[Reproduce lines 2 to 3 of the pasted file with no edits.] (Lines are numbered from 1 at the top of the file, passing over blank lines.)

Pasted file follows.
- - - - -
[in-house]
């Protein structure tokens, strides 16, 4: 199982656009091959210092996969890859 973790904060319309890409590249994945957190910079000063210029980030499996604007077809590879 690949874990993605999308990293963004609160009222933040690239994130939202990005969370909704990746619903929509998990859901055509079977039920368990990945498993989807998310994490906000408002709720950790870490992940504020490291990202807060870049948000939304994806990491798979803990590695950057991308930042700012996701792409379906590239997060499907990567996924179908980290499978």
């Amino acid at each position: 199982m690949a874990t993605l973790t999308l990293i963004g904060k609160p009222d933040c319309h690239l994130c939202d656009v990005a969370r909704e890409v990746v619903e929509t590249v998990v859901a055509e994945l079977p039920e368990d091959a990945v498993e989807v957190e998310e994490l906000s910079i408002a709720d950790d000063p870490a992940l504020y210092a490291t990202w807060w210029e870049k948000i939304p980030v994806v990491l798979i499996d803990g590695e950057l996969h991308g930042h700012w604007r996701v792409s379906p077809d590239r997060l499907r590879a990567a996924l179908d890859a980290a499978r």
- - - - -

């Protein structure tokens, strides 16, 4: 199982656009091959210092996969890859 973790904060319309890409590249994945957190910079000063210029980030499996604007077809590879 690949874990993605999308990293963004609160009222933040690239994130939202990005969370909704990746619903929509998990859901055509079977039920368990990945498993989807998310994490906000408002709720950790870490992940504020490291990202807060870049948000939304994806990491798979803990590695950057991308930042700012996701792409379906590239997060499907990567996924179908980290499978």
């Amino acid at each position: 199982m690949a874990t993605l973790t999308l990293i963004g904060k609160p009222d933040c319309h690239l994130c939202d656009v990005a969370r909704e890409v990746v619903e929509t590249v998990v859901a055509e994945l079977p039920e368990d091959a990945v498993e989807v957190e998310e994490l906000s910079i408002a709720d950790d000063p870490a992940l504020y210092a490291t990202w807060w210029e870049k948000i939304p980030v994806v990491l798979i499996d803990g590695e950057l996969h991308g930042h700012w604007r996701v792409s379906p077809d590239r997060l499907r590879a990567a996924l179908d890859a980290a499978r």